Now, these types of ideas typically feed off the wants and needs of consumers. That is, the entrepreneurs who conceive them have considered the true needs of the customer and modified existing products to satisfy those needs.
Importantly, in most cases, the customer hasn't even recognized the unmet need. But when they see the product or service, they realize its advantages and buy it.
I came across a couple examples of such "cool" products recently. The first was a pair of Reef brand sandals which has a bottle opener nestled in its sole making it "a mandatory accessory for a night out with the boys."
The second is Panasonic's BF-104 flashlight which operates with any combination of D-cell, AA OR AAA batteries. How cool is that...as long as you have 3 batteries, regardless of the type of each, it works (rather than all the time we've all spent searching for that last D-cell battery).
Neither of these innovations required years in the lab. Rather, they were both the result of the entrepreneurial mind coming up with creative solutions to the needs of their customers. (Note that the fact that these two innovations came out of corporations, rather than individual entrepreneurs, is even more impressive to me).
So, how can you maximize your creativity to come up with better ideas for your business?
Recently I created this video (http://www.growthink.com/content/breakthrough-business-idea-generator) that discusses one of my favorite brainstorming techniques called Assumption Reversal.
We have been using Assumption Reversal much more internally and coming up with some really neat ideas. I encourage you to watch the video and use Assumption Reversal for your business.
Finally, not long ago, I had the honor of interviewing Michael Michalko. Michael is the author of the book Thinkertoys which is known as one of the best books on creativity of all time. In fact, I learned about Assumption Reversal from this book.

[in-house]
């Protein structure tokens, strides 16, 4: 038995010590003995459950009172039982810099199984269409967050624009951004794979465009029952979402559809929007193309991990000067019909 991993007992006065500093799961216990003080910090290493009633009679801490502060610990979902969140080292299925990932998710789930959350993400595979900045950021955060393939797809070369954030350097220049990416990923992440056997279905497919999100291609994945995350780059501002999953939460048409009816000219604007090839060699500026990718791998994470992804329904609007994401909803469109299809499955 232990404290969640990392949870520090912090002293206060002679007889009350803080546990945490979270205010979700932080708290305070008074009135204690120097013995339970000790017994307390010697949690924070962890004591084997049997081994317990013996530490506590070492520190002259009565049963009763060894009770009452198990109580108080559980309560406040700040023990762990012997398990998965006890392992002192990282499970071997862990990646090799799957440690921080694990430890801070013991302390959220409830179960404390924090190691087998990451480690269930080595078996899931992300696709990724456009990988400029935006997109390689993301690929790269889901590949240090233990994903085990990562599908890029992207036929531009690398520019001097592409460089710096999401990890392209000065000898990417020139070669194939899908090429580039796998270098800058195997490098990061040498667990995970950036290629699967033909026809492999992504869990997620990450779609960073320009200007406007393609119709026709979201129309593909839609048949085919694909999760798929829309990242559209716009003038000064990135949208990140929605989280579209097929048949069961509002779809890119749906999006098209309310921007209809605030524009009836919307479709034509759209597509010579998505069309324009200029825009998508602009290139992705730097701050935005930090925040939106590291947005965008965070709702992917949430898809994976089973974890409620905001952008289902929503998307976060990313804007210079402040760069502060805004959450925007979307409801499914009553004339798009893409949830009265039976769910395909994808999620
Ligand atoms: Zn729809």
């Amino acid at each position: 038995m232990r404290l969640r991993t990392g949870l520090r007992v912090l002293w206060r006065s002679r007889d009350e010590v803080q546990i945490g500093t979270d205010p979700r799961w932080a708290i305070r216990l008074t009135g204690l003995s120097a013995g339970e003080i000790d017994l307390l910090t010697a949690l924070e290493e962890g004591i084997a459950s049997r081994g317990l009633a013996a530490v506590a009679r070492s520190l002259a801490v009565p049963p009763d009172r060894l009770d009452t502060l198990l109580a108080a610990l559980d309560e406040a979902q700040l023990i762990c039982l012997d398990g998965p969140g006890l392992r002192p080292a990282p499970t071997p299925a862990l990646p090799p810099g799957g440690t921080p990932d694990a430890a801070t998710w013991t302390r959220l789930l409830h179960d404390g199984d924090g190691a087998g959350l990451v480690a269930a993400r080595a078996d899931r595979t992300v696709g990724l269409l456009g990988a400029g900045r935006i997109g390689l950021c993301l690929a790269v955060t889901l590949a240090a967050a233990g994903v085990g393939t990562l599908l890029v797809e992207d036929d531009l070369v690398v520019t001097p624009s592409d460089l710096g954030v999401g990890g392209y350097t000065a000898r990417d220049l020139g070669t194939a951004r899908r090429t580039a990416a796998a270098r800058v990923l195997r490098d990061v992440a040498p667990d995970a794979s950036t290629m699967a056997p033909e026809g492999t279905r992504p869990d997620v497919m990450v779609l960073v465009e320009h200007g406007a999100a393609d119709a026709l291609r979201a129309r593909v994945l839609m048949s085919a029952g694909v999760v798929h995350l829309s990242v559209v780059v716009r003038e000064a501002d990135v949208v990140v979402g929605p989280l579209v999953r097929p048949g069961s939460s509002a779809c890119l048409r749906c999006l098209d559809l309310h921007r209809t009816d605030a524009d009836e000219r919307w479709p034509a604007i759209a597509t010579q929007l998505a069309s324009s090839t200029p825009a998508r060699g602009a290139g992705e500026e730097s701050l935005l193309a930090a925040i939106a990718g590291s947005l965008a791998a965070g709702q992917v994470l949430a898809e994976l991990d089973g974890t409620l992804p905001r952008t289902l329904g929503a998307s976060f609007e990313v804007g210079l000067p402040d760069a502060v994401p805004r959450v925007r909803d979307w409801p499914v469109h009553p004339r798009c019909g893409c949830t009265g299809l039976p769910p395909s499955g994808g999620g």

I will be releasing more of Michalko's best creativity techniques in the coming months. In the meantime, try out the Assumption Reversal technique and keep brainstorming to come up with even better ideas.
Recently, I had the great fortune of interviewing Mark DiPaola, an extremely accomplished entrepreneur.
As the founder of Vantage Media Corp., Mark raised a $70 million Series A financing, which is still on record as one of the largest Series A raises in history. And in 2007, his company generated $68 million in revenues.
As president of D3 Ventures, Mark also functions as an investor.
As a person with such success on both sides of the table - investing in growing businesses, and actually founding and growing businesses himself, I couldn't wait to interview him about entrepreneurship and raising capital.
During the interview, Mark went into great detail as he recounted his own experiences on raising capital for Vantage Media. One thing he emphasized was how important it is to know your business inside and out, and how this knowledge impacts not only your ability to grow your business, but also to achieve sales breakthroughs and get the attention of investors.
Mark revealed one website for job postings which helped him assemble a 35 -person team that brought in $40 million/year in revenue -- and it's not the website you might think! We discussed hiring strategies, the number one factor to look for in job candidates, and when it's time to bring in a highly-experienced management team.
Regarding his role as an angel investor, Mark shared the qualities he looks for in a company before making an angel investment, and why it's important that entrepreneurs are referred to investors.
Growthink University members can listen to the interview here:
For those who have not yet joined, you can listen to the first five minutes by clicking the blue triangle below:
What does this all sum up to? The Beatles say it much better than I ever could: